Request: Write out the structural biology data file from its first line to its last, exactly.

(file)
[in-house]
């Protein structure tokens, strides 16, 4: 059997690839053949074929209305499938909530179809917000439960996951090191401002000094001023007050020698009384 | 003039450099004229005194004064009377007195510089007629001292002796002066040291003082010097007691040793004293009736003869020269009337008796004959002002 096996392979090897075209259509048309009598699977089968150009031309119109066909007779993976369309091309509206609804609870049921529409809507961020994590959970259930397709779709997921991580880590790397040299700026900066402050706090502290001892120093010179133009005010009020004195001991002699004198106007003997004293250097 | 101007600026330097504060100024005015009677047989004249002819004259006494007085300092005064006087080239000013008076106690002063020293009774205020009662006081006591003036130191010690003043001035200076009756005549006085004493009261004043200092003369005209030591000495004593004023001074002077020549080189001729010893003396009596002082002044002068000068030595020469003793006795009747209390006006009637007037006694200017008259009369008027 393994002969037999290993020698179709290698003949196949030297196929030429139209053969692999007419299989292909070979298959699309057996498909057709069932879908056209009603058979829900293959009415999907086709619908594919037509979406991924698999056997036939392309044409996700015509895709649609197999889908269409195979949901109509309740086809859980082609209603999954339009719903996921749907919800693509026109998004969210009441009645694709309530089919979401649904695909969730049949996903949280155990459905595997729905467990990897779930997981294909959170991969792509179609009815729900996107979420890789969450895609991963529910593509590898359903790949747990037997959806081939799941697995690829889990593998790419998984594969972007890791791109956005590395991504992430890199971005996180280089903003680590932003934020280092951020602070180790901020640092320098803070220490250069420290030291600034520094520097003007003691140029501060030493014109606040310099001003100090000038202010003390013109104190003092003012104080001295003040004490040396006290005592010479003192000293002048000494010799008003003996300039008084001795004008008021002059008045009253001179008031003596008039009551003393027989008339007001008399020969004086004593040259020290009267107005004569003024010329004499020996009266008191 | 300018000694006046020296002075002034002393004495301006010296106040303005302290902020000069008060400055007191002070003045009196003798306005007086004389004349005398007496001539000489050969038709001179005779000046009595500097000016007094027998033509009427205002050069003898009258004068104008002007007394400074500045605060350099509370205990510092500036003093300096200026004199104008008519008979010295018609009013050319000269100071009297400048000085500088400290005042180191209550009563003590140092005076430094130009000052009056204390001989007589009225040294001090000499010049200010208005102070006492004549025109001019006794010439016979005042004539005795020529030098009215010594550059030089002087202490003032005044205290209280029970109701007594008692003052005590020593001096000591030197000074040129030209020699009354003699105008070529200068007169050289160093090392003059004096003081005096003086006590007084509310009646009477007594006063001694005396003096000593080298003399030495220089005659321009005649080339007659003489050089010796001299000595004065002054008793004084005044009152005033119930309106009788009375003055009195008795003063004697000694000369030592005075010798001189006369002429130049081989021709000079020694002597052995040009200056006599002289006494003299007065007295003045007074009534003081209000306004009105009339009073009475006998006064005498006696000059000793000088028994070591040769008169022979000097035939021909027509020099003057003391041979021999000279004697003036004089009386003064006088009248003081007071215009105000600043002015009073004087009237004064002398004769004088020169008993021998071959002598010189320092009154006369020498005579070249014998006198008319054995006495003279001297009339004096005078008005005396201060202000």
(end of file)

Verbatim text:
[in-house]
């Protein structure tokens, strides 16, 4: 059997690839053949074929209305499938909530179809917000439960996951090191401002000094001023007050020698009384 | 003039450099004229005194004064009377007195510089007629001292002796002066040291003082010097007691040793004293009736003869020269009337008796004959002002 096996392979090897075209259509048309009598699977089968150009031309119109066909007779993976369309091309509206609804609870049921529409809507961020994590959970259930397709779709997921991580880590790397040299700026900066402050706090502290001892120093010179133009005010009020004195001991002699004198106007003997004293250097 | 101007600026330097504060100024005015009677047989004249002819004259006494007085300092005064006087080239000013008076106690002063020293009774205020009662006081006591003036130191010690003043001035200076009756005549006085004493009261004043200092003369005209030591000495004593004023001074002077020549080189001729010893003396009596002082002044002068000068030595020469003793006795009747209390006006009637007037006694200017008259009369008027 393994002969037999290993020698179709290698003949196949030297196929030429139209053969692999007419299989292909070979298959699309057996498909057709069932879908056209009603058979829900293959009415999907086709619908594919037509979406991924698999056997036939392309044409996700015509895709649609197999889908269409195979949901109509309740086809859980082609209603999954339009719903996921749907919800693509026109998004969210009441009645694709309530089919979401649904695909969730049949996903949280155990459905595997729905467990990897779930997981294909959170991969792509179609009815729900996107979420890789969450895609991963529910593509590898359903790949747990037997959806081939799941697995690829889990593998790419998984594969972007890791791109956005590395991504992430890199971005996180280089903003680590932003934020280092951020602070180790901020640092320098803070220490250069420290030291600034520094520097003007003691140029501060030493014109606040310099001003100090000038202010003390013109104190003092003012104080001295003040004490040396006290005592010479003192000293002048000494010799008003003996300039008084001795004008008021002059008045009253001179008031003596008039009551003393027989008339007001008399020969004086004593040259020290009267107005004569003024010329004499020996009266008191 | 300018000694006046020296002075002034002393004495301006010296106040303005302290902020000069008060400055007191002070003045009196003798306005007086004389004349005398007496001539000489050969038709001179005779000046009595500097000016007094027998033509009427205002050069003898009258004068104008002007007394400074500045605060350099509370205990510092500036003093300096200026004199104008008519008979010295018609009013050319000269100071009297400048000085500088400290005042180191209550009563003590140092005076430094130009000052009056204390001989007589009225040294001090000499010049200010208005102070006492004549025109001019006794010439016979005042004539005795020529030098009215010594550059030089002087202490003032005044205290209280029970109701007594008692003052005590020593001096000591030197000074040129030209020699009354003699105008070529200068007169050289160093090392003059004096003081005096003086006590007084509310009646009477007594006063001694005396003096000593080298003399030495220089005659321009005649080339007659003489050089010796001299000595004065002054008793004084005044009152005033119930309106009788009375003055009195008795003063004697000694000369030592005075010798001189006369002429130049081989021709000079020694002597052995040009200056006599002289006494003299007065007295003045007074009534003081209000306004009105009339009073009475006998006064005498006696000059000793000088028994070591040769008169022979000097035939021909027509020099003057003391041979021999000279004697003036004089009386003064006088009248003081007071215009105000600043002015009073004087009237004064002398004769004088020169008993021998071959002598010189320092009154006369020498005579070249014998006198008319054995006495003279001297009339004096005078008005005396201060202000």